Give your community an opportunity to say for themselves how schools should be judged. Find out what’s truly important to parents and teachers and students. My bet: test scores rank pretty low on that list. Based on the feedback you receive from your community, and provided you’re in a position to really listen, you might find that qualities such as engagement and overall school climate are more important.

#2 Collect only the information you need

When you first start thinking about local accountability, the inclination will be to ask your community for feedback on every aspect of your school system. Resist the urge to throw the kitchen sink into your next district survey. Use up-front feedback to identify the areas that are important to the people who matter most. Then drill down where they tell you it counts. You can ask that other stuff later.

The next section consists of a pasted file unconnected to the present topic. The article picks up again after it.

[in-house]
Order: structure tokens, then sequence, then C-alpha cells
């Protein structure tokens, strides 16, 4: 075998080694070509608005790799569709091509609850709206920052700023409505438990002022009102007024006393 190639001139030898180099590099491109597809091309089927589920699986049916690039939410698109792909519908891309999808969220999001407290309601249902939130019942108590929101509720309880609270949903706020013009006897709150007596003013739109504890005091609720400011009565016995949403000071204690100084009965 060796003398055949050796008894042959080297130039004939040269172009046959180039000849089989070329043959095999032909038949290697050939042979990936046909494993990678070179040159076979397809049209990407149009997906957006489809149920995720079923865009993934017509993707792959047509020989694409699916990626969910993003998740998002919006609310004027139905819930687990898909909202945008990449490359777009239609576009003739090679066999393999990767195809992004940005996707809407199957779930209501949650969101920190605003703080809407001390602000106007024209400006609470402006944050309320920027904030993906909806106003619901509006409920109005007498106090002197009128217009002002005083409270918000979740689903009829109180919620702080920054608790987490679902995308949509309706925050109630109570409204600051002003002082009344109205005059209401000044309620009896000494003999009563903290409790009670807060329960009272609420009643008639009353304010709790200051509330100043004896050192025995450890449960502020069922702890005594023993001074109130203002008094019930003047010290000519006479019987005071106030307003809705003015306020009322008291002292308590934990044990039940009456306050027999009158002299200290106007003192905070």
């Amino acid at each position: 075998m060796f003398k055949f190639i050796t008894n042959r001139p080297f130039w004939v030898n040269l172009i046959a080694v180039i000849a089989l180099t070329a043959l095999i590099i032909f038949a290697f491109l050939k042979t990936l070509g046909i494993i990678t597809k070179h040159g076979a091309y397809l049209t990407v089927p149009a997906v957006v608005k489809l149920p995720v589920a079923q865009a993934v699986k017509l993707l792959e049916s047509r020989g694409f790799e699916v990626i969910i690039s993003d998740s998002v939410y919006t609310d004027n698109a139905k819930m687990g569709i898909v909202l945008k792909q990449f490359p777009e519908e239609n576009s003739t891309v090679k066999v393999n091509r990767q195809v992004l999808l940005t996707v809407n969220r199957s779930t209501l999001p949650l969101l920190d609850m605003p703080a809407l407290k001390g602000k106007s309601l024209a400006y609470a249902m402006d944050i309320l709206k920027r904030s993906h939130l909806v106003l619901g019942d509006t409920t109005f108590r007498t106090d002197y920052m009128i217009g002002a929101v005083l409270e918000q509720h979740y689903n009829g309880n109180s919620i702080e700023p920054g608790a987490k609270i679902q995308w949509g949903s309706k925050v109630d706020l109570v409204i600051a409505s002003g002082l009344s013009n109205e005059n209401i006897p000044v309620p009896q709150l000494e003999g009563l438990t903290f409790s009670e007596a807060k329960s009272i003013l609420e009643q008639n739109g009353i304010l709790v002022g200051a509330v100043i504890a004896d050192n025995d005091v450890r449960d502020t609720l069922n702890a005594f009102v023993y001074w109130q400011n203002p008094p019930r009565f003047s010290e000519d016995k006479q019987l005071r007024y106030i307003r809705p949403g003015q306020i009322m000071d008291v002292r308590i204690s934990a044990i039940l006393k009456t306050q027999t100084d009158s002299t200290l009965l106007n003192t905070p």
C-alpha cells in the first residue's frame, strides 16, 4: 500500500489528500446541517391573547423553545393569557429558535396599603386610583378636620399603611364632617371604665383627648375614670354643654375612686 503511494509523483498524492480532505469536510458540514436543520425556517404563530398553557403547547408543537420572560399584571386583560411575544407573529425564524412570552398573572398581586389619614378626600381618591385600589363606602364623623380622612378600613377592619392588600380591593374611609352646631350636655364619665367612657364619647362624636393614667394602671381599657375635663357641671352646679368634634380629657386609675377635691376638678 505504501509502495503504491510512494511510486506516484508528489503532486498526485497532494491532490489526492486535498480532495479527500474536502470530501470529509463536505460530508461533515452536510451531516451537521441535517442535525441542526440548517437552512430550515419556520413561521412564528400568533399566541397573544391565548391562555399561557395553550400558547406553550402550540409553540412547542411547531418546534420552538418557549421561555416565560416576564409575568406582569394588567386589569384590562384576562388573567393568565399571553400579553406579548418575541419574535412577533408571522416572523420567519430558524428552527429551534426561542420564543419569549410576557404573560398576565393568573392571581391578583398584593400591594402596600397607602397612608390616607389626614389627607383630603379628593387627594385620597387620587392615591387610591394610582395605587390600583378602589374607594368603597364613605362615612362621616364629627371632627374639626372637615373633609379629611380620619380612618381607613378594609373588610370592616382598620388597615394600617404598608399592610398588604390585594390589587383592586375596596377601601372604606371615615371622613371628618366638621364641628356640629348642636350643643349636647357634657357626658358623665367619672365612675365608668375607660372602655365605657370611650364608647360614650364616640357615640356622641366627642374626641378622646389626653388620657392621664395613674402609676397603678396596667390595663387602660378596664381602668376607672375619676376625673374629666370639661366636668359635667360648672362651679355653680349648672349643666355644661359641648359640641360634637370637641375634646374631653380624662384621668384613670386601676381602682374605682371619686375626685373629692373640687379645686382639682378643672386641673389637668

#3 Tell your story for real

Don’t let state legislators and others write your narrative for you. You know what an “A-plus” education looks like for your students and families. Make sure the people writing the rules and doling out the grades know it too. Present the data in the context of a compelling story–and turn information into action for your schools.

These are just a few of the many ways that your school district can leverage the power of local accountability planning to highlight its success, and improve its standing with the state. 

About the author

Dr. Shelby McIntosh is a former educator and school researcher living in Texas. She is currently Managing Director, Southwest, for K12 Insight. Reach her at smcintosh@k12insight.com.